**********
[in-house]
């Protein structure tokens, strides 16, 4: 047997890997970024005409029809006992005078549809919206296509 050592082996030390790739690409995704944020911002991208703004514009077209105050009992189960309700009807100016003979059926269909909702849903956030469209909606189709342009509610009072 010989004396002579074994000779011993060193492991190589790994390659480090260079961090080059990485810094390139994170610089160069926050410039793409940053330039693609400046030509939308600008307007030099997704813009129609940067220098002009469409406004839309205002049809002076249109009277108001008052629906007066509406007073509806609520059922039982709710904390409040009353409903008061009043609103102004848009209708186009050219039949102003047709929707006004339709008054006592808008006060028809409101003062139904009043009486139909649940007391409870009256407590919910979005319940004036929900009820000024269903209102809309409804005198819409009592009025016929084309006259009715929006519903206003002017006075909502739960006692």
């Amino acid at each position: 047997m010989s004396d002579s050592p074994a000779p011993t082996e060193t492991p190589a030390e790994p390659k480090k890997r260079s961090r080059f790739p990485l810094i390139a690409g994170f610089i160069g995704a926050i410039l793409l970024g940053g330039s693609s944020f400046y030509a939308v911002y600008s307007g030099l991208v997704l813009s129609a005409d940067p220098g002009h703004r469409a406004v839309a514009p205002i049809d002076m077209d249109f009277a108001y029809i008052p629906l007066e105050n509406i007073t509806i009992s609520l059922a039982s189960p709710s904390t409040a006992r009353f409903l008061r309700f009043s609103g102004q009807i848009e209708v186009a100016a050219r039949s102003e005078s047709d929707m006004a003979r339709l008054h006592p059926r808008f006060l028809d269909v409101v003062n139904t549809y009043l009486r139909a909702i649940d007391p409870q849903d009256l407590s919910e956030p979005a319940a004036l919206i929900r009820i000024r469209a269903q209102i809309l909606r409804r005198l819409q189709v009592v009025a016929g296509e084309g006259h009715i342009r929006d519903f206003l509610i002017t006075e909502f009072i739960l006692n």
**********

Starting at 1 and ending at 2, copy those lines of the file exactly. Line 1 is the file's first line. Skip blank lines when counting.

[in-house]
């Protein structure tokens, strides 16, 4: 047997890997970024005409029809006992005078549809919206296509 050592082996030390790739690409995704944020911002991208703004514009077209105050009992189960309700009807100016003979059926269909909702849903956030469209909606189709342009509610009072 010989004396002579074994000779011993060193492991190589790994390659480090260079961090080059990485810094390139994170610089160069926050410039793409940053330039693609400046030509939308600008307007030099997704813009129609940067220098002009469409406004839309205002049809002076249109009277108001008052629906007066509406007073509806609520059922039982709710904390409040009353409903008061009043609103102004848009209708186009050219039949102003047709929707006004339709008054006592808008006060028809409101003062139904009043009486139909649940007391409870009256407590919910979005319940004036929900009820000024269903209102809309409804005198819409009592009025016929084309006259009715929006519903206003002017006075909502739960006692």